Creation of a systemic-to-pulmonary shunt is still the firstline treatment in neonates with duct-dependent pulmonary circulation, or in patients with hypoplastic left heart syndrome as a part of the first stage of the Norwood sequence. Acute complications after such surgery, such as stenosis, thrombosis, or kinking, are potentially lifethreatening. These complications require immediate revision or exchange of the shunt. In this report, we discuss interventional treatment as an alternative to surgery in 5 patients with acute stenosis or complete occlusion of a shunt.
The age of the patients ranged from 12 to 62 days, with a median of 30 days, and their weights ranged between 2.2 and 4.6 kilogrammes, with a median of 3.2 kilogrammes. In 3 patients, the shunts were central or of modified Blalock-Taussig type, while the 2 patients with hypoplastic left heart syndrome had shunts from the right ventricle to the pulmonary arteries. We implanted 6 coronary arterial and 2 peripheral stent systems. The diameter of the balloon used for implantation had a ratio to the shunt of 0.9. to 1.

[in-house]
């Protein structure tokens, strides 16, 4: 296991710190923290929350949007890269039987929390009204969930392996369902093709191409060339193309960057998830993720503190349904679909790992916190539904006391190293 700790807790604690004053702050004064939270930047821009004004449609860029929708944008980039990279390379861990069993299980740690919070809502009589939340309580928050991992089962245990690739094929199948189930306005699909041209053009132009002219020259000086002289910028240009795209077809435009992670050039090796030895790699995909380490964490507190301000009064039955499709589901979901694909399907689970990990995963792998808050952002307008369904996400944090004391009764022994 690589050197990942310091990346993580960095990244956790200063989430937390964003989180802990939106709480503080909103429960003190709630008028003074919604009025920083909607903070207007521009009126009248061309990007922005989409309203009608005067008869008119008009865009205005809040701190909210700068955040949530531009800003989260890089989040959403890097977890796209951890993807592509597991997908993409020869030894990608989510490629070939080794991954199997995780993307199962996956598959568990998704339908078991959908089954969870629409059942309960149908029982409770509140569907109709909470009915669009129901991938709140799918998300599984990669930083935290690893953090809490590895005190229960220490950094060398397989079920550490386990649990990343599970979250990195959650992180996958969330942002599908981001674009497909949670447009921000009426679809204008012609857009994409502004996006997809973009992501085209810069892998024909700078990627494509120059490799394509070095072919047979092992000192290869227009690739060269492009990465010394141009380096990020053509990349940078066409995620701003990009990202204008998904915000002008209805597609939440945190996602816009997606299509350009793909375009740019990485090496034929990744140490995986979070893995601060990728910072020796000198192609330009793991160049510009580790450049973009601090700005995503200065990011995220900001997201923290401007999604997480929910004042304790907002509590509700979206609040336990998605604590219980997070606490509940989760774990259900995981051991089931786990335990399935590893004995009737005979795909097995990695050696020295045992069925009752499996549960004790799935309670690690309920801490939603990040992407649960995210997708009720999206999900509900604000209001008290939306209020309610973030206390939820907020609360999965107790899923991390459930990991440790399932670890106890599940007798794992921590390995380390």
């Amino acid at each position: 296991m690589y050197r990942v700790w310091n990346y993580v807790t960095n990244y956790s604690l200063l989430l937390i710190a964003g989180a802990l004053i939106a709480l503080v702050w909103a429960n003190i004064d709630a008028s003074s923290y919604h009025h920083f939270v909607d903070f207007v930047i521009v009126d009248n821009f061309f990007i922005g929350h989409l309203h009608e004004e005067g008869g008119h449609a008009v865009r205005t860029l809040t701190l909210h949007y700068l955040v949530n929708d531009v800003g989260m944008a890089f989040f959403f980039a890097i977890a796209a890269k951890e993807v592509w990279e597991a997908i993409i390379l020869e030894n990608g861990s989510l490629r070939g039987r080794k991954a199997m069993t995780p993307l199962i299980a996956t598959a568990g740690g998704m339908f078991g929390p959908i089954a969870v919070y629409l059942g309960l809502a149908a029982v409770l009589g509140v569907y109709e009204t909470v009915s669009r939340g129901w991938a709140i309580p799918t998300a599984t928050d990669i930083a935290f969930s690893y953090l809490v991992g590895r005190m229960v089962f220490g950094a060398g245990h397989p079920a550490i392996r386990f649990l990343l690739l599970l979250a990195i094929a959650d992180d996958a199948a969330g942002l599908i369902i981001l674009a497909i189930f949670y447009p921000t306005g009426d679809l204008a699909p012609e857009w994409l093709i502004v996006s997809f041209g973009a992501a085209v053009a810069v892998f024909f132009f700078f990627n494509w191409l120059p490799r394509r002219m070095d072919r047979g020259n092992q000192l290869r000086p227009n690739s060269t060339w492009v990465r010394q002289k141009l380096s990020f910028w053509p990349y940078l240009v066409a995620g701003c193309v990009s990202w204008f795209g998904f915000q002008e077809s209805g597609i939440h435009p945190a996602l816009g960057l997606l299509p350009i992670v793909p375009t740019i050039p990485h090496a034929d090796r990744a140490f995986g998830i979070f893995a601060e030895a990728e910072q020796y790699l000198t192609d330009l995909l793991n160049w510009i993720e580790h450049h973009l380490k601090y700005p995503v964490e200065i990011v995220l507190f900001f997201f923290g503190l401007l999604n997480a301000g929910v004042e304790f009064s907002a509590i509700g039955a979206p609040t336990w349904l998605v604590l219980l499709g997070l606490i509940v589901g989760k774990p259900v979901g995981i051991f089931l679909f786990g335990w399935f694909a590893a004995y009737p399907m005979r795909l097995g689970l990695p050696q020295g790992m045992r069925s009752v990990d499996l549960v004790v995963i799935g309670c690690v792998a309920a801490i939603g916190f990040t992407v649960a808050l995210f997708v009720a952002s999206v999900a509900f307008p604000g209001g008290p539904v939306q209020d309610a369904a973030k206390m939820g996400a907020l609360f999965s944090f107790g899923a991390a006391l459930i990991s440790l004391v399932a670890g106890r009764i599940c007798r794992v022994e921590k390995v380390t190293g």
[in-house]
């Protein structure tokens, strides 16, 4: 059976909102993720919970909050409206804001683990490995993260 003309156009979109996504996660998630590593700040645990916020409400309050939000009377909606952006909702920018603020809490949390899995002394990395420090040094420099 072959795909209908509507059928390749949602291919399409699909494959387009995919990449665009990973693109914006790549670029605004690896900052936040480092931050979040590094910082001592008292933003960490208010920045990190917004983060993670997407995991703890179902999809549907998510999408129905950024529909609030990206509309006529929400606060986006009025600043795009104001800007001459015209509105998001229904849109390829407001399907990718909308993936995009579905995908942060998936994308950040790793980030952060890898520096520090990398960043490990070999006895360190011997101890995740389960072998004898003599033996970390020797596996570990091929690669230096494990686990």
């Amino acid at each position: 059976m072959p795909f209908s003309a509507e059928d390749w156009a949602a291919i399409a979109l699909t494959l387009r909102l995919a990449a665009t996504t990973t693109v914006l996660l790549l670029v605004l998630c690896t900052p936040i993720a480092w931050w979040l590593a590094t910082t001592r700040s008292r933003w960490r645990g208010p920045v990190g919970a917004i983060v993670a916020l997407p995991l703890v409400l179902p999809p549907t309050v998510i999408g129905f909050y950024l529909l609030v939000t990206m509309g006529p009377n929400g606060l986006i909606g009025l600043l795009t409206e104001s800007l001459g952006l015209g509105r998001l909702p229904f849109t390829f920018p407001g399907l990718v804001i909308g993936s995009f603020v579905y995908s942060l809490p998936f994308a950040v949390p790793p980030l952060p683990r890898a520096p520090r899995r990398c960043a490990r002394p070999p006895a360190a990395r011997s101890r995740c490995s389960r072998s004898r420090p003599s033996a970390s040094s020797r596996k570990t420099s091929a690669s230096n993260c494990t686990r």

All shunts were successfully reopened by stenting. During follow-up, 3 patients underwent further procedures on an elective basis. We have one patient on the waiting list for further surgical intervention, but one patient died of septicaemia unrelated to the interventional procedure one month after implantation.
In our limited experience, implantation of stents is an effective and long-lasting treatment for complications of shunts in an emergency situation.